Footnote #: 098
Refers to Dialogue: “A blatant quack”
Time: 00:14:24
Truth Value: , ,



Fishbein’s words throughout this section are paraphrased from his actual writing.

Here is the first time we bring the word “quack” into this film. It’s worth taking a second to define it. We like Stephen Barret’s definition of quackery as “anything involving overpromotion in the field of health. This definition would include questionable ideas as well as questionable products and services, regardless of the sincerity of their promoters. In line with this definition, the word ‘fraud’ would be reserved only for situations in which deliberate deception is involved. Unproven methods are not necessarily quackery. Those consistent with established scientific concepts may be considered experimental. Legitimate researchers and practitioners do not promote unproven procedures in the marketplace but engage in responsible, properly-designed studies. Methods not compatible with established scientific concepts should be classified as nonsensical or disproven rather than experimental. Methods that sound scientific but are nonsensical can also be classified as pseudoscientific. Folk medicine, even when known to be erroneous, is not generally considered quackery so long as it is not done for gain. Thus, self-treatment, family home treatment, neighborly medical advice, and the noncommercial activities of folk healers should not be labeled as quackery. However, folk medicine and quackery are closely connected because folk medicine often provides a basis for commercial exploitation. For example, herbs long gathered for personal use have been packaged and promoted by modern entrepreneurs, and practitioners who once served their neighbors voluntarily or for gratuities may market themselves outside their traditional communities. All things considered, I find it most useful to define quackery as the promotion of unsubstantiated methods that lack a scientifically plausible rationale. Promotion usually involves a profit motive. Unsubstantiated means either unproven or disproven. Implausible means that it either clashes with well-established facts or makes so little sense that it is not worth testing.”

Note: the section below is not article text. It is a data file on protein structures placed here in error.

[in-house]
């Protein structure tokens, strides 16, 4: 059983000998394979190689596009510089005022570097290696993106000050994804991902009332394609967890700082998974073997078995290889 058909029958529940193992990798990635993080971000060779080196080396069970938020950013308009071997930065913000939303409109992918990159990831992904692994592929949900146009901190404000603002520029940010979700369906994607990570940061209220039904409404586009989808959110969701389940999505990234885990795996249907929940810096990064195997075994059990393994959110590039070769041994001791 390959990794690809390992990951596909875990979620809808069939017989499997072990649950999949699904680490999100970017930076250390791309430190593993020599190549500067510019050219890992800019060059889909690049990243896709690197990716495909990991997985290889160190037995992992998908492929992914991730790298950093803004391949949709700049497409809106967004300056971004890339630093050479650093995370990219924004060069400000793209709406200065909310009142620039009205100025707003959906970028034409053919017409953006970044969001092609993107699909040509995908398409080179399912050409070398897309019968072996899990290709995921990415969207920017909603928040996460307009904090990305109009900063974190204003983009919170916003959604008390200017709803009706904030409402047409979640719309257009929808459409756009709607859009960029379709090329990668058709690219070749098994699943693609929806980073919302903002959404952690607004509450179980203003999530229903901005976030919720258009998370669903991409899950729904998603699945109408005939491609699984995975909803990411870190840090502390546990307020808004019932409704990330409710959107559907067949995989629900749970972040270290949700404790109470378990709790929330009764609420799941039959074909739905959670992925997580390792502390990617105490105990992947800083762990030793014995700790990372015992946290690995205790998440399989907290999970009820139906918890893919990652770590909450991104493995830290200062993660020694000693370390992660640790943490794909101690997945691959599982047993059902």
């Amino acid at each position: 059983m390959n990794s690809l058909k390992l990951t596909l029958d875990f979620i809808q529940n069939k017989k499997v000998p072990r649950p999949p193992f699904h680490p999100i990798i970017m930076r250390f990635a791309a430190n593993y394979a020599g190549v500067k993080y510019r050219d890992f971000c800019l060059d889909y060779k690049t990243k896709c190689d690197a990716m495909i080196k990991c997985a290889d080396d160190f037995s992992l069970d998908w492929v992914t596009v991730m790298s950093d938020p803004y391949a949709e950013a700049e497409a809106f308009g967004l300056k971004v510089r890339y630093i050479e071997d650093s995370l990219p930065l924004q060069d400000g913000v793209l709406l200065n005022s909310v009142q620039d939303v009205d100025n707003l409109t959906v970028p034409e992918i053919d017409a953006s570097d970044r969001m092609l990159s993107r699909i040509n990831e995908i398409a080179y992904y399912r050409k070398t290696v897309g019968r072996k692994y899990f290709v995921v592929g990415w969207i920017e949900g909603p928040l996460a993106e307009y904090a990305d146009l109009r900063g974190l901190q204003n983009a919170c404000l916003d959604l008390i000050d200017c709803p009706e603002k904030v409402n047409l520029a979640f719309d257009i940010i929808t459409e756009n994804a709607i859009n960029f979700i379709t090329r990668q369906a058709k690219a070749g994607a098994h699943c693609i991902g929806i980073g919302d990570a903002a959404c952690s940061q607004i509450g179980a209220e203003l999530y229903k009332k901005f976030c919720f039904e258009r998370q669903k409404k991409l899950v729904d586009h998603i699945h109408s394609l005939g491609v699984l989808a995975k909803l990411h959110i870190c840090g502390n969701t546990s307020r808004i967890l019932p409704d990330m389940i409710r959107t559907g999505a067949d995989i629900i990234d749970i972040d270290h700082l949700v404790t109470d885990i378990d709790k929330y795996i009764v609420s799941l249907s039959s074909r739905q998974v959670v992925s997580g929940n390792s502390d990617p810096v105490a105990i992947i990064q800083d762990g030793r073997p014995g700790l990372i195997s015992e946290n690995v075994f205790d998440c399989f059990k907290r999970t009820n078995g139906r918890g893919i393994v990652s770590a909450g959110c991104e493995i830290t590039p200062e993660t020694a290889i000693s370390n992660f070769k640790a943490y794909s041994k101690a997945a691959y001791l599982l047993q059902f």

We have already established Brinkley as the hero of this story and are trying to keep you identifying with him as such. So we’re doing a lot of manipulative things to make you think that he is not a quack, and to ensure that even if you already know that Brinkley is a quack, at this point you may think he is at least not a fraud (maybe he’s just a bit of a weirdo who believes this stuff works.) Later, we will make it as clear as possible that we think he is both a quack and a fraud.

Conversely, we are now introducing Morris Fishbein as Brinkley’s nemesis. So we’re doing what we can to make him as unappealing and unreasonable as possible. Later, we will make it clear that Fishbein was hardly perfect, but when it comes to Brinkley he was entirely correct.

References

Fishbein, M. “Modern Medical Charlatans.” Hygeia, vol. 16, January-February 1938.

“Proclaiming him ‘unquestionably the world’s greatest charlatan,’ Fishbein vowed to bring every resource to bear – the AMA, the Federal Trade Commission, the Better Business Bureau, whatever it took – to put the Milford Messiah out of action” (Brock, 132).

“Fishbein first struck in January 1928 when he published his lengthy article in the Journal of the American Medical Association, calling John R. Brinkley the epitome of quacks” (Lee, 92).

Quackery: Quackery: How Should It Be Defined?, Stephen Barrett, M.D. http://www.quackwatch.org/01QuackeryRelatedTopics/quackdef.html

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